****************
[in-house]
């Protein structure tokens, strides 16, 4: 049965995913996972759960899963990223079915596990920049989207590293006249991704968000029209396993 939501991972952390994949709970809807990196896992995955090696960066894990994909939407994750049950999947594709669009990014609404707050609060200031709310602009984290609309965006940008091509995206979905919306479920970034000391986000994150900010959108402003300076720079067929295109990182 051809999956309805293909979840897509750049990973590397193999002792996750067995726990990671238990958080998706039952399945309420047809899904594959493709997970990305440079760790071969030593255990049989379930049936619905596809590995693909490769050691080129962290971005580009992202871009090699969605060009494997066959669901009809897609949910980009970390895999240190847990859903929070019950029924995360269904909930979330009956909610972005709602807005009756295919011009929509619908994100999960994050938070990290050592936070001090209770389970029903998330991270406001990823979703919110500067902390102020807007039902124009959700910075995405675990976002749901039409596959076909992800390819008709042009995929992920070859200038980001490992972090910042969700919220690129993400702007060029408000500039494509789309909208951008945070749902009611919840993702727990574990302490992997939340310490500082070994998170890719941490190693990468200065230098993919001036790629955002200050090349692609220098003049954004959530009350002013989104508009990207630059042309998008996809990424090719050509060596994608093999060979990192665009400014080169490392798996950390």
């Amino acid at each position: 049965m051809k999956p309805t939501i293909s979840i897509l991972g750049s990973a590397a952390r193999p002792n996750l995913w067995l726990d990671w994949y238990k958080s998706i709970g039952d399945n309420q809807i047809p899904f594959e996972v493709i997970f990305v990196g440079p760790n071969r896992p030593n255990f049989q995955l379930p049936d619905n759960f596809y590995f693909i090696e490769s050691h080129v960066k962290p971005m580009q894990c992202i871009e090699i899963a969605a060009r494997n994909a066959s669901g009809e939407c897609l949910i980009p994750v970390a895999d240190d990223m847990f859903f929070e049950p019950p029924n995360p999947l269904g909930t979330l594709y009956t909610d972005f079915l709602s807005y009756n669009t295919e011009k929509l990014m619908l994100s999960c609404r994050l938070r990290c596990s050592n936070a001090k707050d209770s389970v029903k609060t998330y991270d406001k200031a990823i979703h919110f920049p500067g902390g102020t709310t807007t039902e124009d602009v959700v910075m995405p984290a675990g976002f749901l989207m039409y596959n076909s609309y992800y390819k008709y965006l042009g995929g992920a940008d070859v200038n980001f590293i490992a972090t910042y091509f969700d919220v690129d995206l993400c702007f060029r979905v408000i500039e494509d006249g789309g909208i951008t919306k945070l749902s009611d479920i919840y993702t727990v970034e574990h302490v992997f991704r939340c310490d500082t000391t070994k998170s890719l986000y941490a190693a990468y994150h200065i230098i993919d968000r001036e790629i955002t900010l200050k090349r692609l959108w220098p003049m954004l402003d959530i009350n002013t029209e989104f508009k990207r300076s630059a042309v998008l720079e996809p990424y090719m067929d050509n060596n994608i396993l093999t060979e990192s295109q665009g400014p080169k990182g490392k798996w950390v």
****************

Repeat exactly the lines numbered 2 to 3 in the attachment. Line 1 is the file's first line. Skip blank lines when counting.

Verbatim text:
């Protein structure tokens, strides 16, 4: 049965995913996972759960899963990223079915596990920049989207590293006249991704968000029209396993 939501991972952390994949709970809807990196896992995955090696960066894990994909939407994750049950999947594709669009990014609404707050609060200031709310602009984290609309965006940008091509995206979905919306479920970034000391986000994150900010959108402003300076720079067929295109990182 051809999956309805293909979840897509750049990973590397193999002792996750067995726990990671238990958080998706039952399945309420047809899904594959493709997970990305440079760790071969030593255990049989379930049936619905596809590995693909490769050691080129962290971005580009992202871009090699969605060009494997066959669901009809897609949910980009970390895999240190847990859903929070019950029924995360269904909930979330009956909610972005709602807005009756295919011009929509619908994100999960994050938070990290050592936070001090209770389970029903998330991270406001990823979703919110500067902390102020807007039902124009959700910075995405675990976002749901039409596959076909992800390819008709042009995929992920070859200038980001490992972090910042969700919220690129993400702007060029408000500039494509789309909208951008945070749902009611919840993702727990574990302490992997939340310490500082070994998170890719941490190693990468200065230098993919001036790629955002200050090349692609220098003049954004959530009350002013989104508009990207630059042309998008996809990424090719050509060596994608093999060979990192665009400014080169490392798996950390």
């Amino acid at each position: 049965m051809k999956p309805t939501i293909s979840i897509l991972g750049s990973a590397a952390r193999p002792n996750l995913w067995l726990d990671w994949y238990k958080s998706i709970g039952d399945n309420q809807i047809p899904f594959e996972v493709i997970f990305v990196g440079p760790n071969r896992p030593n255990f049989q995955l379930p049936d619905n759960f596809y590995f693909i090696e490769s050691h080129v960066k962290p971005m580009q894990c992202i871009e090699i899963a969605a060009r494997n994909a066959s669901g009809e939407c897609l949910i980009p994750v970390a895999d240190d990223m847990f859903f929070e049950p019950p029924n995360p999947l269904g909930t979330l594709y009956t909610d972005f079915l709602s807005y009756n669009t295919e011009k929509l990014m619908l994100s999960c609404r994050l938070r990290c596990s050592n936070a001090k707050d209770s389970v029903k609060t998330y991270d406001k200031a990823i979703h919110f920049p500067g902390g102020t709310t807007t039902e124009d602009v959700v910075m995405p984290a675990g976002f749901l989207m039409y596959n076909s609309y992800y390819k008709y965006l042009g995929g992920a940008d070859v200038n980001f590293i490992a972090t910042y091509f969700d919220v690129d995206l993400c702007f060029r979905v408000i500039e494509d006249g789309g909208i951008t919306k945070l749902s009611d479920i919840y993702t727990v970034e574990h302490v992997f991704r939340c310490d500082t000391t070994k998170s890719l986000y941490a190693a990468y994150h200065i230098i993919d968000r001036e790629i955002t900010l200050k090349r692609l959108w220098p003049m954004l402003d959530i009350n002013t029209e989104f508009k990207r300076s630059a042309v998008l720079e996809p990424y090719m067929d050509n060596n994608i396993l093999t060979e990192s295109q665009g400014p080169k990182g490392k798996w950390v």